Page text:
The New Jersey Law Journal recently published an article discussing the breadth and extent of bankruptcy court jurisdiction as applied by the Third Circuit Court of Appeals.  The article discusses three cases from last year: (i) Phila. Entm’t & Dev. Partners v. Dep’t of Revenue, 879 F.3d 492 (3d Cir. 2018), (ii) IMMC Corp. v.

Federal courts across the country have issued a warning regarding the use of third-party services.  This warning is applicable to all CM/ECF filers:

CM/ECF filers should be aware of the potential to inadvertently share restricted documents when using third-party services or software.  Sharing CM/ECF filing credentials and PACER account credentials with a third-party service provider

The Bankruptcy Appellate Panel of the Sixth Circuit recently held that a post-confirmation motion to dismiss a bankruptcy case is not a final order that is immediately appealable.

In this case, the appellants filed a judgment lien against debtor, who subsequently filed for Chapter 13 bankruptcy. Debtor sought to avoid the judgment lien, and appellants

In a recent opinion, the U.S. District Court for the Northern District of Texas held that an Equal Employment Opportunity Commission (“EEOC”) action brought against an employer for alleged violations of Title VII of the Civil Rights Act of 1964 is excepted from the automatic stay by 11 U.S.C.§ 362(b)(4) (police and regulatory power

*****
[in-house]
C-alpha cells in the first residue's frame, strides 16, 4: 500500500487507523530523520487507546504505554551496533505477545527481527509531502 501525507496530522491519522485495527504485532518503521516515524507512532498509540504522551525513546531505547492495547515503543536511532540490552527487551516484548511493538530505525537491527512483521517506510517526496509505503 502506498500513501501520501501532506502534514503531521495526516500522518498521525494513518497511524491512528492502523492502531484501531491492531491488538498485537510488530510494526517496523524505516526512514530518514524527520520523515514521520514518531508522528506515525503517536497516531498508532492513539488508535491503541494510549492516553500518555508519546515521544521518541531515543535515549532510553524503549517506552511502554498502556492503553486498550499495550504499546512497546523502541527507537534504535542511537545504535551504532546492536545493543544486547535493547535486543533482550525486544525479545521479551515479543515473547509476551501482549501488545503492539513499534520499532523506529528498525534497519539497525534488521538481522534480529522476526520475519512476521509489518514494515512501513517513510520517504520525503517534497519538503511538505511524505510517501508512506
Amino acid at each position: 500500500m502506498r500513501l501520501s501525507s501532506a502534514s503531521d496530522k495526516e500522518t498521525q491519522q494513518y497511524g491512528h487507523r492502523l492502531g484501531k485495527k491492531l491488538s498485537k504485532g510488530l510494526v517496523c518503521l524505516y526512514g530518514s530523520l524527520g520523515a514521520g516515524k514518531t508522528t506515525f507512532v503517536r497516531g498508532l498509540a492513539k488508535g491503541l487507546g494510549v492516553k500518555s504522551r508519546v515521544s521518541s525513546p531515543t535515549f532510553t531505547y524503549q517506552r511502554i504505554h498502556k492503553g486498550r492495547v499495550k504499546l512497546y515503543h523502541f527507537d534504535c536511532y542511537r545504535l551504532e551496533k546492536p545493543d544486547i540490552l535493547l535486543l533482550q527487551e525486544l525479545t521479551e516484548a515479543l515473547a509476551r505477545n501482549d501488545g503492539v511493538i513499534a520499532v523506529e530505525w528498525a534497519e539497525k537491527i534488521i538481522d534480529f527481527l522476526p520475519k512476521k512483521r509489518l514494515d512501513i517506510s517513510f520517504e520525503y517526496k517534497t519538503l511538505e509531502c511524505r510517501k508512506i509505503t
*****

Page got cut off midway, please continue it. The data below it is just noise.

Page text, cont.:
In a recent an opinion, the Delaware Bankruptcy Court enforced the broad release language in a confirmation plan to release certain entities that were never intended to be released.

The debtors and the creditors’ committee engaged in hard-fought negotiations, and the committee supported confirmation of the plan in large part because the settlement trust, to

In a recent opinion, the Fifth Circuit affirmed a district court ruling that found that a debtor was judicially estopped from claiming a stay violation by a mortgagee, who foreclosed on the debtor’s property, due to the debtor’s failure to disclose the affected property or his putative claims in his bankruptcy.

The Fifth Circuit explained

Kerri Gallagher writes:

The Bankruptcy Court for the Southern District of New York recently dismissed claims in an adversary proceeding commenced by pilots against the pilots’ union and an airline in connection with the airlines’ rejection of an old collective bargaining agreement (“Old CBA”), and negotiation of a new collective bargaining agreement (“New CBA”) that

Kerri Gallagher writes:

The Eleventh Circuit recently held that when determining whether a plaintiff’s inconsistent statements are intended to make a mockery of the judicial system, a court must evaluate all facts and circumstances of the case rather than simply make an inference.  See Slater v. U.S. Steel Corp., No. 12 15548 (11th Cir.

Anahita Anvari writes:

In In re Beach v. Beach, the Fifth Circuit elaborated on its standard of review for adversary litigation settlements.  No. 17-10481 (5th Cir. May 16, 2018).

In this case, Debtor, a Dallas oil-and-gas businessman, formed a partnership to drill oil with a New York investment firm (“Creditor”).  Following a dispute between

David Doty writes:

The U.S. Bankruptcy Court for the Northern District of California recently held that a Hong Kong resident who had made online purchases of wine through a California retailer was subject to personal jurisdiction. See Kasolas v. Yau, Adv. Pr. No. 18-04012 (N.D. Cal. Bankr. May 11, 2018).

The defendant, a Hong